Get involved! Send your photos, video, news & views by texting SB NEWS to 80360 or e-mail us
Lye community leader hits out over funding cuts to foreign language courses
12:00pm Tuesday 1st October 2013 in News
A LYE community leader has hit out over funding cuts to foreign language courses for children whose parents do not speak English.
For many years the government has funded courses in languages such as Urdu, Arabic, Chinese, Gujurati, Hindi and Greek for youngsters wishing to learn or study academically the mother tongue of their non-English speaking parents.
But new government funding cuts mean Dudley’s schools’ forum can no longer afford to offer the community language classes - which cost around £60,000 a year to run.
Councillor Tim Crumpton, the borough’s cabinet member for children’s services, said: “This isn’t being done on a whim.”
But former Lye councillor and chairman of Lye Community Centre Abdul Qadus said: “A large number of people are absolutely disappointed about this.
“My main concern is that there has been no consultation with parents. These classes have been going for more than 20 years.”
Around 26 part-time teachers are believed to be affected by the cut which will take effect from December 31.
Among those affected is Sameen Irfan, who teaches classes at Wollescote Primary School - who said: “We just think it’s really unfair on the students and the teachers.”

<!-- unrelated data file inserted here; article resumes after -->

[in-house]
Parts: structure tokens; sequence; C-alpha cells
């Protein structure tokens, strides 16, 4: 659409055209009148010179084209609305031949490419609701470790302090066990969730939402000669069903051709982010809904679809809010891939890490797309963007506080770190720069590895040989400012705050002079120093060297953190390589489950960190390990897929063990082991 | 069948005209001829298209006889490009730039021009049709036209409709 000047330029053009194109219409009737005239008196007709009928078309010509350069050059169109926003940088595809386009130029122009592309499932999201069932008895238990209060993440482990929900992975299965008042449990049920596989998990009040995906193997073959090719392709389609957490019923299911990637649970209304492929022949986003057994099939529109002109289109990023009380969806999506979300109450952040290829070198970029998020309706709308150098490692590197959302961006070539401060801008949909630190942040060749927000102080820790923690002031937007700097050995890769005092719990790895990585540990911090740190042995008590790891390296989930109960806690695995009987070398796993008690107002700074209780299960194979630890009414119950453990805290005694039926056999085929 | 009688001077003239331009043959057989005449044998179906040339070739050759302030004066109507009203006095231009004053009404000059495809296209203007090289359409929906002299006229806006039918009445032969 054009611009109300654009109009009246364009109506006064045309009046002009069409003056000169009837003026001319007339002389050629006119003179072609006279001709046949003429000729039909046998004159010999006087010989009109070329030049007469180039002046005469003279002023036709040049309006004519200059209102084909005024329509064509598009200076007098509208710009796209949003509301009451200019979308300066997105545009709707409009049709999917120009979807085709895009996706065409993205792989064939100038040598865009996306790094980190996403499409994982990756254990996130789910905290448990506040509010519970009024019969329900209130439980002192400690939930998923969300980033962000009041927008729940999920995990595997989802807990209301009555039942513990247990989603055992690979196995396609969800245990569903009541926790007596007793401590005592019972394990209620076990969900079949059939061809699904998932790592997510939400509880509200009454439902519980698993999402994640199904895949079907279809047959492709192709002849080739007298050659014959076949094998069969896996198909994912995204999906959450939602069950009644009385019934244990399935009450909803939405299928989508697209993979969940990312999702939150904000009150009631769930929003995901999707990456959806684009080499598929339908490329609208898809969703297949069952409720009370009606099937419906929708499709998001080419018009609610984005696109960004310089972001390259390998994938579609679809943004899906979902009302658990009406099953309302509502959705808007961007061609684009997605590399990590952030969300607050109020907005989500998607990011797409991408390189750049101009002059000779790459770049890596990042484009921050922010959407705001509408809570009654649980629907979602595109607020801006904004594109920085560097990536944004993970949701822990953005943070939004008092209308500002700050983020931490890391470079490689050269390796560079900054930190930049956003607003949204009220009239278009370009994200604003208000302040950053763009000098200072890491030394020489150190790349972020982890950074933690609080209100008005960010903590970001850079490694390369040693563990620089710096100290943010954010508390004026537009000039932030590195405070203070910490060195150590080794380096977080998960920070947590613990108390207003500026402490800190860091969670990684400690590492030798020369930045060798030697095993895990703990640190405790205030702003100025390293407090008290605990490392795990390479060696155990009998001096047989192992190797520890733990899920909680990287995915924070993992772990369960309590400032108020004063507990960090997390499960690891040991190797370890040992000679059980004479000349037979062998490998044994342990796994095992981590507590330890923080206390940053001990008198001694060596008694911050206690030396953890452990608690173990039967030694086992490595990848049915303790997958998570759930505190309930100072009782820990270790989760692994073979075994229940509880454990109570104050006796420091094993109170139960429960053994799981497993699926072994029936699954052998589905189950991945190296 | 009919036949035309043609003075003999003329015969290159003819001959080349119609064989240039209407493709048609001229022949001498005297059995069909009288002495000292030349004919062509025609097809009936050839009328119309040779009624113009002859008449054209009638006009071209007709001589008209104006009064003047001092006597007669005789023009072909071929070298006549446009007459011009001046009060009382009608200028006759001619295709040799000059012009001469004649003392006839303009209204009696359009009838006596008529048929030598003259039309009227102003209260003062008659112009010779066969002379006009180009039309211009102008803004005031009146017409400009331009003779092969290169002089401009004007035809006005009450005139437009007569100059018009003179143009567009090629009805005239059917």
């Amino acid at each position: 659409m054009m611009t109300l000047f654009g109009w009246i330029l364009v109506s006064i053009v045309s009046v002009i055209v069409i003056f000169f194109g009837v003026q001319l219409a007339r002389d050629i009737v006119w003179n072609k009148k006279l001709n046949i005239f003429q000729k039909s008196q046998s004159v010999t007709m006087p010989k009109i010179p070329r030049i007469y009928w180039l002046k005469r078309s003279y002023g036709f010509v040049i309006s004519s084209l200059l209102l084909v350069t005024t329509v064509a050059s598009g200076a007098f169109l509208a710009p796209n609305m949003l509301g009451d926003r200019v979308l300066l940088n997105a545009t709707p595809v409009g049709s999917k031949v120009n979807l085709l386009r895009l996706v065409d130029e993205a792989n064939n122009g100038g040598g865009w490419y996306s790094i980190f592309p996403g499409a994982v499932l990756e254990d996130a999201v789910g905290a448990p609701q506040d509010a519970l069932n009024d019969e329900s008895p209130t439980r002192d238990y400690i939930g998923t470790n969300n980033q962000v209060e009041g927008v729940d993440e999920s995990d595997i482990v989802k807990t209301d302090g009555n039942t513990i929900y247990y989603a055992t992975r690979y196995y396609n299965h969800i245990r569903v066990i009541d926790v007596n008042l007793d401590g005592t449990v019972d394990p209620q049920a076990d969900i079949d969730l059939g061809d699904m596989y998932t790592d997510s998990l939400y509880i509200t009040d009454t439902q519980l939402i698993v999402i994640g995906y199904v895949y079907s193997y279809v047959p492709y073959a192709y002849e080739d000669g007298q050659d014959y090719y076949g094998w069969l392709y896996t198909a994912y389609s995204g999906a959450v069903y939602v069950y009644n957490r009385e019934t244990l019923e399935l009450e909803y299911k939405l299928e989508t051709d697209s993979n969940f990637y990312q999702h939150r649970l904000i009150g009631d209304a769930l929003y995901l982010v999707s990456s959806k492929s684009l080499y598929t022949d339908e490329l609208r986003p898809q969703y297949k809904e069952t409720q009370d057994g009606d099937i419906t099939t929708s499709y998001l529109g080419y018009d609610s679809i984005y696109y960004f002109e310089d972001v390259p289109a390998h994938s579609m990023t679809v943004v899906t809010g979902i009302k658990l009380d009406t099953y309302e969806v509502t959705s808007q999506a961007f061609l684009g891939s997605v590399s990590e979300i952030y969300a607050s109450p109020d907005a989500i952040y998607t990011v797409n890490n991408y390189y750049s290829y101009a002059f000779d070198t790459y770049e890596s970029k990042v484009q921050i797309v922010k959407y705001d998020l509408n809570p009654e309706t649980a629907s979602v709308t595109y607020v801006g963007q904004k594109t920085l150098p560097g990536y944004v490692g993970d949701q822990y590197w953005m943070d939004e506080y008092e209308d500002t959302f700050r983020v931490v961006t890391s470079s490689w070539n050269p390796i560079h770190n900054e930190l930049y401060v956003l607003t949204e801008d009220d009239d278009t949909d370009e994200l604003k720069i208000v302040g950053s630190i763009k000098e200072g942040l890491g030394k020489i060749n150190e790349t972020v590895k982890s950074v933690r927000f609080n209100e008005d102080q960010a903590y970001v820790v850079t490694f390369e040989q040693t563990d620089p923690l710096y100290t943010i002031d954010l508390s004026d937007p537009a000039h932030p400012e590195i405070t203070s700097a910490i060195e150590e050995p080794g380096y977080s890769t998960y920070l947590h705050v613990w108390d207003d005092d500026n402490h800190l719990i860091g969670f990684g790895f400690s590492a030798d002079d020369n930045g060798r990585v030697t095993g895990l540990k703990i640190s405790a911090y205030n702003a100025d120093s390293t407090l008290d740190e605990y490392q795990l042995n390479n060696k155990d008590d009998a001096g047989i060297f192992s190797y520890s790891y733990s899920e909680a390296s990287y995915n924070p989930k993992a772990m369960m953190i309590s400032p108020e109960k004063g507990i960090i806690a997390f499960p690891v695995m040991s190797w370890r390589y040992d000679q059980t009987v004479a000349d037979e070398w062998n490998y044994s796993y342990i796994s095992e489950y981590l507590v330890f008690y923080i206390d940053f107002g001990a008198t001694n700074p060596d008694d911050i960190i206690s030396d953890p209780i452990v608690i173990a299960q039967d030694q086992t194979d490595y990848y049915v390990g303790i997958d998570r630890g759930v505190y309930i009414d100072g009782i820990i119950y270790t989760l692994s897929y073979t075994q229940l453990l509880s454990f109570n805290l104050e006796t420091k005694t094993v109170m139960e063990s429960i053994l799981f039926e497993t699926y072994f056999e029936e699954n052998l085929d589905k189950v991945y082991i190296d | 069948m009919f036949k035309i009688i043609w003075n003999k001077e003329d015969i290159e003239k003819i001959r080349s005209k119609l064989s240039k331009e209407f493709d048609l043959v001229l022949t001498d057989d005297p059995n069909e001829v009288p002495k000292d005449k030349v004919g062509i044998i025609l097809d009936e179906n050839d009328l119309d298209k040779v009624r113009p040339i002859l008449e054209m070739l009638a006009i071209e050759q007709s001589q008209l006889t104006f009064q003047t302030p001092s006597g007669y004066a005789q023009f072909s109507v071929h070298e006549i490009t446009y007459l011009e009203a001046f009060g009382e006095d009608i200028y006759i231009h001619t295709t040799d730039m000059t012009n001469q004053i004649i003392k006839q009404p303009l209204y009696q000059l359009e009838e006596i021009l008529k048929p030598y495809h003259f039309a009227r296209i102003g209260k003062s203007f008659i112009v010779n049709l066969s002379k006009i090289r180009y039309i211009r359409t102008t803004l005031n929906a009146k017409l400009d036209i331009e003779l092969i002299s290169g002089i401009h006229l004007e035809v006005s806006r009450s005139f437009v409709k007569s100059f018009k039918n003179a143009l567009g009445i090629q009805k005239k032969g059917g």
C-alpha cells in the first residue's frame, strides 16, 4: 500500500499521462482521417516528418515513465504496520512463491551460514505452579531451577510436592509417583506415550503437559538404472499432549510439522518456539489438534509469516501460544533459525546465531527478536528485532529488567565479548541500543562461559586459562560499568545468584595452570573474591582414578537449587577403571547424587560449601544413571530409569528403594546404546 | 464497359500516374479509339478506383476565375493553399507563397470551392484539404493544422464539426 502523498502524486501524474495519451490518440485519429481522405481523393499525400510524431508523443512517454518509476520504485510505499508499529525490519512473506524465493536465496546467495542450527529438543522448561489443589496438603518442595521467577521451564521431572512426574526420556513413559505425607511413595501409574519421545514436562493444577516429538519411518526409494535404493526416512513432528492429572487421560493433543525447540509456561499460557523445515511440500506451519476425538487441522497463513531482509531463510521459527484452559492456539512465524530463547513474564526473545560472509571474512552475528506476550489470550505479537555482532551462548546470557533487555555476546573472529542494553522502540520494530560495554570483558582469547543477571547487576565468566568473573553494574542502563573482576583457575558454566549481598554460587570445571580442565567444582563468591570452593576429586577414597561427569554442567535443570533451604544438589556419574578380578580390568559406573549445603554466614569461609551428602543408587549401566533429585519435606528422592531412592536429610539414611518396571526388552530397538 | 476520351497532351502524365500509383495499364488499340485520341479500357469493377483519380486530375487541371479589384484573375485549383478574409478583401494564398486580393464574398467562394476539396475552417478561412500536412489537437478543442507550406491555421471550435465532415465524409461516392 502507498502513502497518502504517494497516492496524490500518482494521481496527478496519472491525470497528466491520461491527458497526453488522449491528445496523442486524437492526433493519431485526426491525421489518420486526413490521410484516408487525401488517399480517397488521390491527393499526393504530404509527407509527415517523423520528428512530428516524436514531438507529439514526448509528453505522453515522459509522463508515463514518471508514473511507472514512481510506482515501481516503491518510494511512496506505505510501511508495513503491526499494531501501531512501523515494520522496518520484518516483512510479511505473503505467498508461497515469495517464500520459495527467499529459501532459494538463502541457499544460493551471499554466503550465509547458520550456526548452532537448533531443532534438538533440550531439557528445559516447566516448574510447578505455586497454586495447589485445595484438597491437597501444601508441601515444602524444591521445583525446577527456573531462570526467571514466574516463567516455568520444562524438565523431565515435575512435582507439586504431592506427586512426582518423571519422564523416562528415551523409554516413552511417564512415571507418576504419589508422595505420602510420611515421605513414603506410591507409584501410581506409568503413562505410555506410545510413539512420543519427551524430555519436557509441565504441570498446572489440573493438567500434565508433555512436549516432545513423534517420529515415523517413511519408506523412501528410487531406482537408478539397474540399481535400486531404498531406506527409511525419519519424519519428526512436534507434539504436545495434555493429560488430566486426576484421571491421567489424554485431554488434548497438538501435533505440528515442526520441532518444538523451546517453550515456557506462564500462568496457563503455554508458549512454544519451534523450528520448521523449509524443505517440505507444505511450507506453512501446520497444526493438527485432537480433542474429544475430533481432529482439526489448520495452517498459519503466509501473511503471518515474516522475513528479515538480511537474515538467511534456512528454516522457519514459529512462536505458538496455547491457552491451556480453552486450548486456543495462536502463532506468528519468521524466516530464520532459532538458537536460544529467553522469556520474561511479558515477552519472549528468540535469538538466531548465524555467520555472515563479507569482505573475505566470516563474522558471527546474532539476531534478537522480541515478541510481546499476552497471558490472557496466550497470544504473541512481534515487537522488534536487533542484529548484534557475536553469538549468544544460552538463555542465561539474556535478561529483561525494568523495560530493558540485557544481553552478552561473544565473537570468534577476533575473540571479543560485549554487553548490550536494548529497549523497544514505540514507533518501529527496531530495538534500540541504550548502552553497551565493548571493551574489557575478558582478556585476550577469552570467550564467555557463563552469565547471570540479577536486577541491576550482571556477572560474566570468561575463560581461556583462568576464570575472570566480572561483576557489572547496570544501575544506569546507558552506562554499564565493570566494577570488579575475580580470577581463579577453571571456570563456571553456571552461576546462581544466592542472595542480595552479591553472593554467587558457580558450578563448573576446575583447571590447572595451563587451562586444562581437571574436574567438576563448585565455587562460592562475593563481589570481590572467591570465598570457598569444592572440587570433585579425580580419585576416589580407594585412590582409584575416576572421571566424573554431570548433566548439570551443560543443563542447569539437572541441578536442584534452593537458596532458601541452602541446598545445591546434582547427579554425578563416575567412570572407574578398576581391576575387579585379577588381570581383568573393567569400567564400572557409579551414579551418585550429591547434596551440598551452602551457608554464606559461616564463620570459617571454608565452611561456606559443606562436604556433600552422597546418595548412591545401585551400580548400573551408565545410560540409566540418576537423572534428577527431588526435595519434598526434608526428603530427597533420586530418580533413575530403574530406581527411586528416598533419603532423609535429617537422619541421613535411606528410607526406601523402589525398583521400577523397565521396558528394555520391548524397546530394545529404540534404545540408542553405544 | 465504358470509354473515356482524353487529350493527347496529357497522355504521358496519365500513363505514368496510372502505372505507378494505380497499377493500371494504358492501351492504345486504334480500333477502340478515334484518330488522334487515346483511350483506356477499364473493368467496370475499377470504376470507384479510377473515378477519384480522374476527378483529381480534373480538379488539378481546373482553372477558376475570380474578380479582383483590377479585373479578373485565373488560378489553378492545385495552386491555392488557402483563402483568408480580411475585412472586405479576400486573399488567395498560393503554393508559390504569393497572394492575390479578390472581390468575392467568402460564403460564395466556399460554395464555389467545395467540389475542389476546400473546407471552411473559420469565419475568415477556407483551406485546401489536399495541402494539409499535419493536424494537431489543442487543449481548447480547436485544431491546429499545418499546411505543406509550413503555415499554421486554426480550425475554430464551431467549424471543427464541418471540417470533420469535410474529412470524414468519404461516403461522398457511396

But cllr Crumpton said: “None are full-time workers and this was not their complete source of income.”
He said some affected teachers may be able to start offering courses privately in the community and he suggested communities get together to try and finance the lessons themselves.
He said: “It’s something that’s run its course. The government no longer want to fund it – there’s no way we can fund it as a local authority. If parents want kids to learn by all means they can but these courses are extras and schools can no longer afford to fund them.
“It costs around £60,000 a year to run them which equates to about £120 a year per child which is a sum communities may be able to absorb.”
He said around 500 borough youngsters at 13 of the borough’s schools would be affected by the decision but he said those due to take GCSEs in 2014 would be able to continue their studies until the courses end next June.
Mr Qadus believes more should have been done to discuss the situation with parents and the community and he’s started a petition - which people can sign at Lye Community Centre, Lye’s Ghausia Mosque and Lye’s Jamia Islamic Anwarul Quran Education Centre.
Comments are closed on this article.